MANATEE -- Gov. Rick Scott today warned that the livelihood of thousands of Florida families could hang in the balance if negotiators fail to win an extension of a longshoremen's association contract set to expire Saturday.
But Port Manatee Director Carlos Buqueras said that Manatee County likely would not be affected, should there be a work stoppage, since it does not yet handle containerized cargo -- a primary sticking point in contract talks.
The governor said Florida's largest ports could be shut down, affecting hundreds of thousands of jobs connected to the transportation, manufacturing and other sectors of the state's economy.
The deadline is quickly approaching, the governor said, adding that the state "cannot afford the devastation" that a strike would cause.
Among the conference call participants were port directors from across Florida, including Buqueras.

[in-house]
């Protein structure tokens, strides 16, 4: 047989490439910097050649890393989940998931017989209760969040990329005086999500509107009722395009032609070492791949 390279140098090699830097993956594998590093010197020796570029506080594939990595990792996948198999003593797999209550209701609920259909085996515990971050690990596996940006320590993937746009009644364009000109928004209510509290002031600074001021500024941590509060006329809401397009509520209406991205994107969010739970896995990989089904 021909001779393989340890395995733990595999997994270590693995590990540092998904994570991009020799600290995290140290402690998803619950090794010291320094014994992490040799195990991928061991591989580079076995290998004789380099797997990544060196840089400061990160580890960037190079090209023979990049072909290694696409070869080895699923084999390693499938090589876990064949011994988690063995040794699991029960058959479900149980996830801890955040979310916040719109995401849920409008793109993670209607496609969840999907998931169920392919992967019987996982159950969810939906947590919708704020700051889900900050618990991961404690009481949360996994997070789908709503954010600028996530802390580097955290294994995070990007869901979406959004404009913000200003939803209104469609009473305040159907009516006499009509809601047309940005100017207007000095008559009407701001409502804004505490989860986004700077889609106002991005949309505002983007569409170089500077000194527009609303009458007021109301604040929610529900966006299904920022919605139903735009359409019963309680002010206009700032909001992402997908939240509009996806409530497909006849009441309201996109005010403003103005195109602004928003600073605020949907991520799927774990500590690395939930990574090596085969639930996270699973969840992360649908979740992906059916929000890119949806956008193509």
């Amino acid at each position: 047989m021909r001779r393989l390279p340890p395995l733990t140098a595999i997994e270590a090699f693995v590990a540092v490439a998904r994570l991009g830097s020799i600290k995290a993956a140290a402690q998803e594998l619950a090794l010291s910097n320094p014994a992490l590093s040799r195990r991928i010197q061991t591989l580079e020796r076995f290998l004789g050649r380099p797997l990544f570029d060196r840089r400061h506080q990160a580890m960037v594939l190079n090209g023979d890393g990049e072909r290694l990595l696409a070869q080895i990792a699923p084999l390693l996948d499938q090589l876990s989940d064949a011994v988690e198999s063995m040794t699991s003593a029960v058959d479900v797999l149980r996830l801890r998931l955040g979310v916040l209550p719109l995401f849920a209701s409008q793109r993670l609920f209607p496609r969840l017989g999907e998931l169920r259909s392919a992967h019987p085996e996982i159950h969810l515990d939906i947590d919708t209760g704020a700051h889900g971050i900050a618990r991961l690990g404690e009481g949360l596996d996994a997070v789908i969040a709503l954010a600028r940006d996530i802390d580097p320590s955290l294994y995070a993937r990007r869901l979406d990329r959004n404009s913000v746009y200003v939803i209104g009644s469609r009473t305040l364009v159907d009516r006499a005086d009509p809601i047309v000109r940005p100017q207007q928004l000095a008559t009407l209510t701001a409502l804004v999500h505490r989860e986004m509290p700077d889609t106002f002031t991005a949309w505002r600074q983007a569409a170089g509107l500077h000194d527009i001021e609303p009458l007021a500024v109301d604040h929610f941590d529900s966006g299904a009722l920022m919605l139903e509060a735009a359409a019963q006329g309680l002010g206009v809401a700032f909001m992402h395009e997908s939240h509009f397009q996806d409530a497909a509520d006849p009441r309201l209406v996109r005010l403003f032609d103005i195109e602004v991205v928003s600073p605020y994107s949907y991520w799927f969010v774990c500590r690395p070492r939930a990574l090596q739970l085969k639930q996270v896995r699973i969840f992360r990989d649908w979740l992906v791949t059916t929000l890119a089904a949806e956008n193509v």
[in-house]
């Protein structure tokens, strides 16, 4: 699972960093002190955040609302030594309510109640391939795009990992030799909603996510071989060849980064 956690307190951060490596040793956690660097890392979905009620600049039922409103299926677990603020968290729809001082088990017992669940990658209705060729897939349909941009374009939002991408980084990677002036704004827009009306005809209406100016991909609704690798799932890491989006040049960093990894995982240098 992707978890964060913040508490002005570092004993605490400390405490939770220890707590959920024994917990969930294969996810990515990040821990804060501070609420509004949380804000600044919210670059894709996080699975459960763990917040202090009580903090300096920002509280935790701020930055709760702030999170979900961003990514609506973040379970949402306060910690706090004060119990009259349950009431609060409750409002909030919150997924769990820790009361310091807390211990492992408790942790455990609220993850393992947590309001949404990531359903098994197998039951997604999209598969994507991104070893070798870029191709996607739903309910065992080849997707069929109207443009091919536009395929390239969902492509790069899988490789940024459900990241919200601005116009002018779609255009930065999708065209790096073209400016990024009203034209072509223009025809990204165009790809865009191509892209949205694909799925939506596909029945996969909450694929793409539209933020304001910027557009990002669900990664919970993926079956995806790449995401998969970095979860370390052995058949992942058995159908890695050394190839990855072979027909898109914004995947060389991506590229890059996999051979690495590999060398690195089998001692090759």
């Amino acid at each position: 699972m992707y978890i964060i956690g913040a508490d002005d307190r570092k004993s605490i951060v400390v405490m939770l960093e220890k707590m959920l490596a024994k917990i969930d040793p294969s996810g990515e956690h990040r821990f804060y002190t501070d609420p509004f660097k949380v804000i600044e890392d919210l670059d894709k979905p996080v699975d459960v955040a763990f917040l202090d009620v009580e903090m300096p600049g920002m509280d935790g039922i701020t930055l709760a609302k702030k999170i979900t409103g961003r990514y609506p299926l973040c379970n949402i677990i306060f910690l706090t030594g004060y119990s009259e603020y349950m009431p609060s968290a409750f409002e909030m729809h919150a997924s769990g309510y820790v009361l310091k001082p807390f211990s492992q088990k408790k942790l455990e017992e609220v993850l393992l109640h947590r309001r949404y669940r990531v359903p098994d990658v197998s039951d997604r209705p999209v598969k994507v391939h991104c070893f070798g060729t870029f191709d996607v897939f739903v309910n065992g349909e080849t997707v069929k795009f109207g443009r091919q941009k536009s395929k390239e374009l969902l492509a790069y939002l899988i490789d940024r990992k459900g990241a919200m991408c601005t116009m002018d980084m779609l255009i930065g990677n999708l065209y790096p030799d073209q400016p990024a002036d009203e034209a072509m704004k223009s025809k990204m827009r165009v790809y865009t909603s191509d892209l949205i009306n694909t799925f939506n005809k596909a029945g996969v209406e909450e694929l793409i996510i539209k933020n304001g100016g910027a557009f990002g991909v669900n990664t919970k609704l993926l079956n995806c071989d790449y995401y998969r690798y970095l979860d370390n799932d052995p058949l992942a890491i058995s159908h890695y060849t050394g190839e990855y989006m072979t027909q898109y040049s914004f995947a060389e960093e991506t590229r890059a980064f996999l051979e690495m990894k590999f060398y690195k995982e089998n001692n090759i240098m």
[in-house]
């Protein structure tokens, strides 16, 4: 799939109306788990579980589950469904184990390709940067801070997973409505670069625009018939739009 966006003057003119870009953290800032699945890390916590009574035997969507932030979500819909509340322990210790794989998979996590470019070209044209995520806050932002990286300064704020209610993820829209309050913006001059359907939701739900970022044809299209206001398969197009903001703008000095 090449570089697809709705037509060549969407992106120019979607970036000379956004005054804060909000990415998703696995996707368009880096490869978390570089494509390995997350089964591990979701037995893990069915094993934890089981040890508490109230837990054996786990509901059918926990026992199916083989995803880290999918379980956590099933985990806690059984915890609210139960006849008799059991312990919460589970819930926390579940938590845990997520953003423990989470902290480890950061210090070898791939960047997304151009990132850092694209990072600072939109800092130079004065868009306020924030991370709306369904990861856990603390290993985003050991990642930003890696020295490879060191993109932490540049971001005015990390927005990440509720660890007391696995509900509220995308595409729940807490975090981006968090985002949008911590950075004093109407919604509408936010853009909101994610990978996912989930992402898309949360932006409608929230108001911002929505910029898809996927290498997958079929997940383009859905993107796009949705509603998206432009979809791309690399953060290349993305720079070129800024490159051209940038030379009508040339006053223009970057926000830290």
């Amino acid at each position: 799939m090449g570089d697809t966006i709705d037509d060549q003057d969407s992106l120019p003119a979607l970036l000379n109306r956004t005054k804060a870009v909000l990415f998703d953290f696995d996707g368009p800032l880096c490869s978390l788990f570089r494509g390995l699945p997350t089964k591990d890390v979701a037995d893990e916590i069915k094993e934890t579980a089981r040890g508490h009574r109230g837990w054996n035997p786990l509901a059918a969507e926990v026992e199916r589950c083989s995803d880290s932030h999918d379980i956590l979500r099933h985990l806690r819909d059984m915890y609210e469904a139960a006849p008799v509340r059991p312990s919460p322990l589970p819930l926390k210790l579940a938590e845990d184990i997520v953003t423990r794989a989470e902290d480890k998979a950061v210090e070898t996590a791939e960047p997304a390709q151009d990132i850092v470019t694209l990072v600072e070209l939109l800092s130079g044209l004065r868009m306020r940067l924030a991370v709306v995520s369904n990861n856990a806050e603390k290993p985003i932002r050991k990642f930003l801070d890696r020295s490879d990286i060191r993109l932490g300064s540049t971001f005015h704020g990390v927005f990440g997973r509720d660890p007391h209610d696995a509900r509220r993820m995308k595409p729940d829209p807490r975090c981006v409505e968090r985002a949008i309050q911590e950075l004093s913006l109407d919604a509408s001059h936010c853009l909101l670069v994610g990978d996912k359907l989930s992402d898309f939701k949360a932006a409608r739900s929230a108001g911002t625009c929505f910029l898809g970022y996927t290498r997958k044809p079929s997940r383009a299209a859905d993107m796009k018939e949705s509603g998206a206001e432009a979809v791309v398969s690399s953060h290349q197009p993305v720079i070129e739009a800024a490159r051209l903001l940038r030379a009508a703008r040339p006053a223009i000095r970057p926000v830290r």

Port Manatee likely would not be affected by a work stoppage because the longshoremen's association has exempted non-containerized cargo from any work stoppage, Buqueras said.
Negotiations are continuing between the International Longshoremen's Association and the U.S. Maritime Alliance, officials said.
"The only company at the port with ILA laborers is Del Monte, and they informed us they do not expect any work disruption at all because they fall within the exclusion" outlined by union negotiators, said Buqueras. "Fruit coming into Manatee at this point is not containerized."
Scott said he sent a letter to President Obama last week asking him to invoke the Taft-Hartley Act to prevent a possible work stoppage if no agreement is reached before the contract expires Saturday.
In answer to a question during the conference call, the governor said, "Unfortunately, I've not had a response from the President yet; I'm very optimistic the President will act."
Sara Kennedy, Herald reporter, can be reached at 941-745-7031. Follow her on Twitter